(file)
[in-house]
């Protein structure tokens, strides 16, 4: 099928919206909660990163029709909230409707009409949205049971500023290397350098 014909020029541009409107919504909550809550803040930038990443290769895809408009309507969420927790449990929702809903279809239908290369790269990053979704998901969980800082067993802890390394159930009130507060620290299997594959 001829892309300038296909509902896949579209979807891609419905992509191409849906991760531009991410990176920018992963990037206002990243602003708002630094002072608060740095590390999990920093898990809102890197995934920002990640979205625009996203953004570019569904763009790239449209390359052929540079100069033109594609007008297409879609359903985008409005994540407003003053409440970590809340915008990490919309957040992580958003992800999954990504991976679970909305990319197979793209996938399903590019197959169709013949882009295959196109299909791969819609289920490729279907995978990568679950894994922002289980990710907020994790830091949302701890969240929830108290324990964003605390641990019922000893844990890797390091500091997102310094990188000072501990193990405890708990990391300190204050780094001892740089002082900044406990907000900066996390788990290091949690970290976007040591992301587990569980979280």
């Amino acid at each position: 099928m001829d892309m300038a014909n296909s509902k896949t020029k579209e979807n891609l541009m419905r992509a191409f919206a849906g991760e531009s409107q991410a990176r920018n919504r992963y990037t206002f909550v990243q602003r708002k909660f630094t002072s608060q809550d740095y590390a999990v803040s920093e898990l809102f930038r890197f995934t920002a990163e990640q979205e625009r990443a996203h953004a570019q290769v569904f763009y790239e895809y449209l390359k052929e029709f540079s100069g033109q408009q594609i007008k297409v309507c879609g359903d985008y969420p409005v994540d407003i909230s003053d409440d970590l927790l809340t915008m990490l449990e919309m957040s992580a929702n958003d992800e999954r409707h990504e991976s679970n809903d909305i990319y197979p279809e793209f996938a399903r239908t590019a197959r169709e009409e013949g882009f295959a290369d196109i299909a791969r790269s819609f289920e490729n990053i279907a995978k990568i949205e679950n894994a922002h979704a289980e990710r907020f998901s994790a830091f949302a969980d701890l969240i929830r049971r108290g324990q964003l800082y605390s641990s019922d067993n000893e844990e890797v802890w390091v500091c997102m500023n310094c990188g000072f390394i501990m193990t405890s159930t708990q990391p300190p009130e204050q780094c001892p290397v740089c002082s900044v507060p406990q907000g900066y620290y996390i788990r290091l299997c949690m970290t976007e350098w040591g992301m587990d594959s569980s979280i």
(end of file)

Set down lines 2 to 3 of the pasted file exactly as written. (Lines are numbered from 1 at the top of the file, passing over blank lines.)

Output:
């Protein structure tokens, strides 16, 4: 099928919206909660990163029709909230409707009409949205049971500023290397350098 014909020029541009409107919504909550809550803040930038990443290769895809408009309507969420927790449990929702809903279809239908290369790269990053979704998901969980800082067993802890390394159930009130507060620290299997594959 001829892309300038296909509902896949579209979807891609419905992509191409849906991760531009991410990176920018992963990037206002990243602003708002630094002072608060740095590390999990920093898990809102890197995934920002990640979205625009996203953004570019569904763009790239449209390359052929540079100069033109594609007008297409879609359903985008409005994540407003003053409440970590809340915008990490919309957040992580958003992800999954990504991976679970909305990319197979793209996938399903590019197959169709013949882009295959196109299909791969819609289920490729279907995978990568679950894994922002289980990710907020994790830091949302701890969240929830108290324990964003605390641990019922000893844990890797390091500091997102310094990188000072501990193990405890708990990391300190204050780094001892740089002082900044406990907000900066996390788990290091949690970290976007040591992301587990569980979280």
């Amino acid at each position: 099928m001829d892309m300038a014909n296909s509902k896949t020029k579209e979807n891609l541009m419905r992509a191409f919206a849906g991760e531009s409107q991410a990176r920018n919504r992963y990037t206002f909550v990243q602003r708002k909660f630094t002072s608060q809550d740095y590390a999990v803040s920093e898990l809102f930038r890197f995934t920002a990163e990640q979205e625009r990443a996203h953004a570019q290769v569904f763009y790239e895809y449209l390359k052929e029709f540079s100069g033109q408009q594609i007008k297409v309507c879609g359903d985008y969420p409005v994540d407003i909230s003053d409440d970590l927790l809340t915008m990490l449990e919309m957040s992580a929702n958003d992800e999954r409707h990504e991976s679970n809903d909305i990319y197979p279809e793209f996938a399903r239908t590019a197959r169709e009409e013949g882009f295959a290369d196109i299909a791969r790269s819609f289920e490729n990053i279907a995978k990568i949205e679950n894994a922002h979704a289980e990710r907020f998901s994790a830091f949302a969980d701890l969240i929830r049971r108290g324990q964003l800082y605390s641990s019922d067993n000893e844990e890797v802890w390091v500091c997102m500023n310094c990188g000072f390394i501990m193990t405890s159930t708990q990391p300190p009130e204050q780094c001892p290397v740089c002082s900044v507060p406990q907000g900066y620290y996390i788990r290091l299997c949690m970290t976007e350098w040591g992301m587990d594959s569980s979280i």